; charset=UTF-8" /> A Story of Walls, as Seen on a Visit to Centro Romero : Connecting Voices
Free hacker tools

A Story of Walls, as Seen on a Visit to Centro Romero

by Mary Domb Mikkelson

     September 20 – 23, 2012 brought a special opportunity for Jake Joseph, A.J. Lacefield, Rachel Kirk, Nevan Strobelt-McCann, Hanna Hyatt, Casey Liston, Elizabeth Koebel, Ruthy Venegas and Julia LaBrell.  Members of CYYAM (Council for Youth and Young Adult ministries) (1) , they traveled from around the U.S. to the California border community of San Ysidro for a forum featuring the seemingly “odd couple” pairing of sexuality education and an immersion experience addressing border concerns in Tijuana, Mexico.  Incongruous?  Not at all.  As the students had recognized in requesting the program, trans-border sex trafficking is a major problem, one directly affecting their age group and necessitating awareness and concern on their part.

     Conducting the seminar were Waltrina N. Middleton, UCC’s Minister for Youth Advocacy and Leadership Formation, Ann L. Hanson, Minster for Sexuality Education and Justice and Dr. Carlos Correa Bernier, Director of Centro Romero, a border ministry of the United Church of Christ.

     The seminar started with an Our Whole Lives – Sexuality and Our Faith (OWL) (2)  program. Presented in a safe and supportive environment in which discussion is prized, the movie shown (Let’s Talk About Sex: The Film) stresses the values of self-worth, sexual health, responsibility, justice and inclusivity.  It also emphasizes the importance of talking and listening – for youth, parents, teachers and church families.  OWL’s goals are to empower youth to take charge of their own sexual health, and for adults to listen, talk and share.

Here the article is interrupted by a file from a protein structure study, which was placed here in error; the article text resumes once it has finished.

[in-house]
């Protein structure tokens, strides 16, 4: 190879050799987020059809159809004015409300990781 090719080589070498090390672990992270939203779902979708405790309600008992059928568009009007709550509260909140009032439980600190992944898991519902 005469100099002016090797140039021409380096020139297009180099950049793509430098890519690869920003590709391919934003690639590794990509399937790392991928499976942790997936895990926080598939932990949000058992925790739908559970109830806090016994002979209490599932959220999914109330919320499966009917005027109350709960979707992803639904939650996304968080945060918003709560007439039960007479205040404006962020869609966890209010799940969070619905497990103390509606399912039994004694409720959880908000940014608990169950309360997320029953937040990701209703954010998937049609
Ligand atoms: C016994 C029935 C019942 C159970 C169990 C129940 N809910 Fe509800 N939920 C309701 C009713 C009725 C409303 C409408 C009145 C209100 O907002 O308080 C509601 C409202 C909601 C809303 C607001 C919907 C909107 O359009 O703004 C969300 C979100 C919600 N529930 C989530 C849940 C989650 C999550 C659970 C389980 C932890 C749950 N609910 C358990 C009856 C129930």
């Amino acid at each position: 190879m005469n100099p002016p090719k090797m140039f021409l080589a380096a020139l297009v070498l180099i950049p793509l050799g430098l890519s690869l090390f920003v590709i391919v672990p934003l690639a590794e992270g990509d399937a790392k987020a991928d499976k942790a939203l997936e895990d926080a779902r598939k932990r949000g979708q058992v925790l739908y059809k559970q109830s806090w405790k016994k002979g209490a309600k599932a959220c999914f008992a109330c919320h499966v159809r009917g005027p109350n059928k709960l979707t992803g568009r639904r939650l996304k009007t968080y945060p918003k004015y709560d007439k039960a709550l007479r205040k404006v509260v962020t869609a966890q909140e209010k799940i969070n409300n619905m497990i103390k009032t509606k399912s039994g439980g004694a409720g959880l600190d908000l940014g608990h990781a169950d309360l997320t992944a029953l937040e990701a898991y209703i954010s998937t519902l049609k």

Listen in as those in attendance at Centro Romero discuss it:

     “Sexuality is internal, individual and healthy.”

     “What’s really important is that relationships are healthy.”

     “It’s the responsibility of society to accept sex as a ‘regular thing,’ so all can learn; of families, schools and churches to work together to make that learning possible.”

     “We need full, truthful information, not a Greek chorus of powerful voices saying, ‘No!  No!  No!’

     This led to a sometimes hilarious exchange about misinformation:

“The most trouble you get into comes from trusting your friends’ ‘facts’ (Mountain Dew prevents pregnancy?  Yeah, right!) and ‘BS’ing!”
“School sex education programs are too much about body parts, too little about sexuality.”
 “The more you know, the better equipped you are to handle things – sexuality, work, faith, the world.”
 “Where do adults get the idea that the less you know, the less likely you are to experiment?  It’s just the opposite!”